Virtual Management – a concept for agencies who don’t have competent local managers for their employees or producers:
We are involved in many programs that improve and monitor insurance agency performance. Almost 20 years ago we took our first assignments as “virtual” Operations Managers and “virtual” Sales Managers for agencies around the country. The agencies did not warrant hiring full time managers for various reasons, but the owners inherently knew that they were not the right folks to manage the functions for which they assigned us responsibility.
The agencies that hired us for these roles were our clients. We analyzed the agencies and found that the owners desired the professional management that would enhance their growth potential, and also permitted them to continue serving in the capacity where they provided the greatest value and return to their business, usually in sales. We performed the roles and became de-facto managers for them at vastly lower cost than they would have paid for full time managers, including benefits, until growth permitted the assumption of full time managers which were developed within their own agencies.
In the past few years, we have found a larger number of agencies coming to us to “virtualize” these roles that the owners (or others) previously occupied for a different reason. They saw no reason to add layers of management if they have trusted employees that perform their roles and whom only need monitoring and reporting. So we continue to serve in “virtual” management capacities throughout the U.S. with the sponsorship and support of agency owners and, in many cases, to serve as supervisors and department managers to implement growth plans for agencies that have been relatively stagnant in recent years.
Dashboard Reporting – Providing Succinct Measures of Success to the Agency Owners
Since we began discussing the term “Dashboard Reporting” over five years ago, it has become the latest “buzzword” defining a means of gauging the success local management or of our virtual management — or any form of monitored program. We’d like to remind you about the concept of Dashboard Reporting so that you can use it as your day-to-day mechanism for measuring the status of your projects and progress.
A Dashboard Report is like the dashboard of your vehicle. It tells you at a glance the status of various measures of the efficiency of your car. Similarly, if you establish a Dashboard Report in your agency, you will have a daily, weekly and/or monthly means of defining your own measures of success in those goals that you establish as important for the performance of your agency.
We initially created our first Dashboard Report for absentee owners of an agency who wanted to know (in two pages) “everything” that were going on in their business. So we created a Dashboard Report that told the owners the following statistics:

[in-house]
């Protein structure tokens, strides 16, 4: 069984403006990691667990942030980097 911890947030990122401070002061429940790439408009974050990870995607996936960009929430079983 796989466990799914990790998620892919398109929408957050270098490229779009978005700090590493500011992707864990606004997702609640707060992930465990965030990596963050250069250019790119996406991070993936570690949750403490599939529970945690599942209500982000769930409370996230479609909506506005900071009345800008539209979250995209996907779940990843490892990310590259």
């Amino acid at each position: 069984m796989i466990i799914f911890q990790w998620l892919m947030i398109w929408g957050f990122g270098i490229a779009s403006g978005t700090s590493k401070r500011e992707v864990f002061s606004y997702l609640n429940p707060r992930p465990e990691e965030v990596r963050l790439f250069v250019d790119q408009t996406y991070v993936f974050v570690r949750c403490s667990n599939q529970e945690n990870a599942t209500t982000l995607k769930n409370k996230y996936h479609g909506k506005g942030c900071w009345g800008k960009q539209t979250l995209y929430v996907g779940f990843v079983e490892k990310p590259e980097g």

1. New Business – How much NB was written in the period, by whom and the annualized value in commission/fees for that business
2. Lost Business – How many policies or clients we lost, who they were, why we lost them and the annualized value of the lost business
3. Agency Growth – Net number of clients and current annualized value of all insurance in force compared to the previous period.
4. Sales Activity – Numbers for Prospecting activity, Sales Calls made and Proposals Generated in the period
5. Aged Accounts Receivable – Debit Only – Pre-bills, 0-30 day, 30-1-60 day, 61-90 day and over 90 day.
6. Claims – number of claims opened, number of claims closed, number of claims or reserves considered in the Large Loss category by virtue of payments or reserves
7. Cash Position – Initial dollars in the bank; revenue received in the period; expenses in the period (in 3 categories – to carriers or clients, to payroll, to operating expenses); Closing dollars in the bank
8. Processing Workflow – Prior Period Backlog; Current Period Incoming (phone, mail, all other); Current Period Ending Backlog; Production (Prior Period Backlog + Current Incoming – Current Backlog)
9. Client or Carrier Problems not resolved by the end of the period listed by client name with an explanation of the problem.
10. Personnel issues arising during the period with the name and synopsis of problem and solution.
The agency for which we did our initial Dashboard Report went through several iterations before determining that these ten items was what they needed to know what was going on in the agency. We determined that the agency staff or management responsible for their contribution to this report had to KNOW what was going on in order to construct the report. The owners tested this by asking for details and backup documentation when they noted aberrations or unusual issues arising from these ten management modules.
In the ensuing decades, we have honed Dashboard Report to bring them to every level of agency management, from the report above to local department Dashboard Reports that permit staff and local management the capability of measuring their success, efficiency and workload and business standards at all times.
We are known for our mantra, “information isn’t just important, it is the most important asset of any business”. The more you know about your business from the overall view to the detailed view, the more successful you can become. We should never “guess” or use “gut feel” when making changes to our business. We use the information that we gather to prove or disprove our theories.
Please call Al or David Diamond at (800) 779-2430 if you would like to discuss Virtual Management roles in your agency or if you would like to institute a Dashboard Report to provide you with solid information about the status of your agency at all times.